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The study guide LPIC-1 Training and Preparation Guide (Ghori Asghar, ISBN 978-1-7750621-0-3) contains the following question ...

Which of the following commands can be used to determine the file type?

  • (A) file
  • (B) type
  • (C) filetype
  • (D) what

... and claims that the answer is: "(B) type".

But isn't "(A) file" the correct answer?

I'm beginning to doubt the entire book.

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    I have to say, a book which starts by saying “the exams are based on RHEL and Debian, so let’s use CentOS and Ubuntu” doesn’t inspire confidence! – Stephen Kitt Mar 13 '18 at 8:42
  • You should contact the author and notify him of the mistake. – dr_ Mar 13 '18 at 9:48
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Yes it seems like your book is wrong.

The file command tells what kind of file it is. From the man file: "file -- determine file type".
A few examples:

$  file /usr/bin/file
/usr/bin/file: ELF 64-bit LSB executable, x86-64, version 1 (SYSV), dynamically linked, interpreter /lib64/ld-linux-x86-64.so.2, for GNU/Linux 2.6.32, BuildID[sha1]=ecc4d67cf433d0682a5b7f3a08befc45e7d18057, stripped
$ file activemq-all-5.15.0.jar
activemq-all-5.15.0.jar: Java archive data (JAR)

The type command is used to tell if a command is built in or external:

$ type file
file is /usr/bin/file
$ type type
type is a shell builtin
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    type is a builtin on most shells, which tells us what something that can be executed is (builtin, alias, function, executable, etc.). In your case it's saying there's no test.sh that can be executed (either in PATH, or as a builtin/function/alias, etc.). – muru Mar 13 '18 at 6:05
  • You're absolutely right. I never knew that. Doesn't change the answer should be file though. I'll update my answer. – Mikael Kjær Mar 13 '18 at 6:15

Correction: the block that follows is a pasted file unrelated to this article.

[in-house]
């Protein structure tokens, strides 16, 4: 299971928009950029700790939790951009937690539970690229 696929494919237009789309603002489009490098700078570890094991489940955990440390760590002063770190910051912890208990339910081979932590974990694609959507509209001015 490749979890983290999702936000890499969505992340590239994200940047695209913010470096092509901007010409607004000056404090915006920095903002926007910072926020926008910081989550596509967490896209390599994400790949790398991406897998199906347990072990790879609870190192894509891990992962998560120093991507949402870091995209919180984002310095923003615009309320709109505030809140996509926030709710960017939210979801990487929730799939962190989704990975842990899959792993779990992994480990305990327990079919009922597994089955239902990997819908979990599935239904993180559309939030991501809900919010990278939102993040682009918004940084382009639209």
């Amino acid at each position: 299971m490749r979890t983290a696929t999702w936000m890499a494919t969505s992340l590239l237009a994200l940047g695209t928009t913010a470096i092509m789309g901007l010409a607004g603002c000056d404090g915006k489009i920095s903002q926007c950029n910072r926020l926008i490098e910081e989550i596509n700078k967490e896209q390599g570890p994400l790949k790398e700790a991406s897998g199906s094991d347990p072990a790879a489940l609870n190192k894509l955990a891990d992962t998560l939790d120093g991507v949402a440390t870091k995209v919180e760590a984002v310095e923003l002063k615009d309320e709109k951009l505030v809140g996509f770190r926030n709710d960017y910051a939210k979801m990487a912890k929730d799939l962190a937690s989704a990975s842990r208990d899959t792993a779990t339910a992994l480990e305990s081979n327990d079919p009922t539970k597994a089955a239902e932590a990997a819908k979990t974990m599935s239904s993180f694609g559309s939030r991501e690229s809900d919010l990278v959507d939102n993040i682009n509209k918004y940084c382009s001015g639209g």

• Thank you for the answer, I'm glad I pirated the book lol – Linux Lover Mar 13 '18 at 17:59
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The file type is normally determined with file. Its man states:

file — determine file type

But you can also to certain extent use type. Compare the two listings below for:

  • script.pl, a Perl script
  • not_a_script, an empty file

Here's one for the script:

$ ls
script.pl
$ file script.pl 
script.pl: Perl script text executable
$ type script.pl
bash: type: script.pl: not found
$ type ./script.pl 
./script.pl is ./script.pl

And here's one for the empty file:

$ ls not_a_script 
not_a_script
$ file not_a_script 
not_a_script: empty
$ type not_a_script
bash: type: not_a_script: not found
$ type ./not_a_script
bash: type: ./not_a_script: not found

As you can see, type can determine if a file is executable. Is that a "determination of file type" or not? Well... In a different way to what file provides. The description of the type builtin in Bash's man is as follows:

type [-aftpP] name [name ...]

With no options, indicate how each name would be interpreted if used as a command name.

The correct answer to the question in the book should be in my opinion file, because that's what its man says, and that's what passing tests is about. Or in other words, my first choice is file.

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